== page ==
April 18, 16:09 | Ivan Ukhov
Scientists were able to decipher the genome of the coelacanth - a fossil fish that has not changed over the past 300 million years.The data are published on the website of the journal Nature .
After comparing the DNA of the coelacanth and other creatures, it was found that the rate of change of genes in the fossil fish was significantly lower than researchers previously thought.
Posted: 07/18/2012 12:52 pm Updated: 07/18/2012 1:15 pm
Call it a prehistoric paradox. Huge herbivorous dinosaurs like Diplodocus—at about 30 meters in length, one of the longest dinos ever discovered—needed to consume vast quantities of plants. And yet scientists have puzzled for years over the Diplodocus’ long snout and protruding, peglike teeth--which don't look like the right equipment for the job.
With the help of finite element analysis—an imaging technology commonly used in airplane design—a team of researchers created a 3D model of the Diplodocus skull and used it to figure out just how the dinosaur dined.
Diplodocus’ eating habits have been revealed by a
technique called finite element analysis.
The study, published July 16, 2012 in the Journal Naturwissenschaften, suggests that Diplodocus was actually capable of two feeding techniques: precision biting and raking leaves off of branches with its teeth.
"Our results show that there is no biomechanical reason to reject either hypothesis or that Diplodocus was capable of both," researcher Dr. Mark Young, a geoscientist at the University of Edinburgh, told The Huffington Post in an e-mail.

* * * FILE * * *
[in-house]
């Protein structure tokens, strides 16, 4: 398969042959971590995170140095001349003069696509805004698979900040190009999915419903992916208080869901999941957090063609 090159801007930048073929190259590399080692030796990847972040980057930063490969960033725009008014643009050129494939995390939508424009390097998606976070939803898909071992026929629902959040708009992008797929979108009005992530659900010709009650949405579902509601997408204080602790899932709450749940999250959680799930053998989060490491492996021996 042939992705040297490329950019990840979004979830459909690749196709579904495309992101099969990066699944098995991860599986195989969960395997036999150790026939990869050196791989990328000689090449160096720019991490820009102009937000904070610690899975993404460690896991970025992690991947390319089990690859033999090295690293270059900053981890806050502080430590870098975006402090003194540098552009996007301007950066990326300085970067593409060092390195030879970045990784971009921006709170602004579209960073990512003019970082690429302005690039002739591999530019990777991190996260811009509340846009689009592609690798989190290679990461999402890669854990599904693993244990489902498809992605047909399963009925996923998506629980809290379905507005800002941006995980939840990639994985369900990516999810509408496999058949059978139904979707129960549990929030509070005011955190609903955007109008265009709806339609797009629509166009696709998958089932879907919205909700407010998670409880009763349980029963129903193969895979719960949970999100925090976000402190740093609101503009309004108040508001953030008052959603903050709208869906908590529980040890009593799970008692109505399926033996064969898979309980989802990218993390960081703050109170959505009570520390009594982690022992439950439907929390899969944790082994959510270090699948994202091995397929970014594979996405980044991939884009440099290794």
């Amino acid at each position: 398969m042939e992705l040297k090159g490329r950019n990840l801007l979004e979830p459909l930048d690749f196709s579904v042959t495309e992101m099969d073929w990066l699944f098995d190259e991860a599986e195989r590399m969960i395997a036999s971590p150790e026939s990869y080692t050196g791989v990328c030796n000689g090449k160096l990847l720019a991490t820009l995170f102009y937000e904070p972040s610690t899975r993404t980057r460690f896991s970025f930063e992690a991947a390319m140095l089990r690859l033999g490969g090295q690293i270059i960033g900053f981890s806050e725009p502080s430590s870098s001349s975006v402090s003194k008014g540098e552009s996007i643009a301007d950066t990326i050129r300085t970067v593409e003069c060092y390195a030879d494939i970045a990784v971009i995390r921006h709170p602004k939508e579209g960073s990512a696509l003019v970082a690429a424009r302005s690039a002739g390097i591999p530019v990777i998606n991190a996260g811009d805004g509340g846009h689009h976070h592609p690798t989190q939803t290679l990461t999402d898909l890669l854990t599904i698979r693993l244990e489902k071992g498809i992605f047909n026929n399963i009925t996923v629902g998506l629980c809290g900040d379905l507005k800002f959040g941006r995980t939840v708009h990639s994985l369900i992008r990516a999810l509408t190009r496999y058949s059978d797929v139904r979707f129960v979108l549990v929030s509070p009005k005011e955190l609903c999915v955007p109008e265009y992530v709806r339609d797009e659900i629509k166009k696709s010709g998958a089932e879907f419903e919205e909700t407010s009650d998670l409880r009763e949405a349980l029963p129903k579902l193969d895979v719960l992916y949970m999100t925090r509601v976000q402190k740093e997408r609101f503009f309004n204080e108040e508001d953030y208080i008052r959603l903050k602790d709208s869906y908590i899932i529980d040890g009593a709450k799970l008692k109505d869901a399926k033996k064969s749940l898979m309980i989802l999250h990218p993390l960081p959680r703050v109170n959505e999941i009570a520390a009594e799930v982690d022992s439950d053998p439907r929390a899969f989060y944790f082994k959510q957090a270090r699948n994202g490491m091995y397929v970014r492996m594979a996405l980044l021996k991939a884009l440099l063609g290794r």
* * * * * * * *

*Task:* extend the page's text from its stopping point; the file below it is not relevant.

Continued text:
A newly discovered titanic tyrannosaur is the biggest feathered dinosaur yet, reaching up to 30 feet (9 meters) long and weighing more than 3,000 pounds.
While smaller than Tyrannosaurus rex, the new species, named Yutyrannus huali -- meaning "beautiful feathered tyrant" -- is still 40 times the weight of the largest feathered dinosaur known previously, Beipiaosaurus, which was described in 1999.
"Yutyrannus dramatically increases the size range of dinosaurs for which we have definite evidence of feathers," study researcher Xing Xu of the Chinese Academy of Sciences in Beijing said in a statement. "It's possible that feathers were much more widespread, at least among the meat-eating dinosaurs, than most scientists would have guessed even a few years ago."
The researchers found three well-preserved fossils of the species in a dig in Liaoning Province, in northeastern China, the same place Xu and his colleagues discovered Beipiaosaurus. [Album: The World's Biggest Beasts]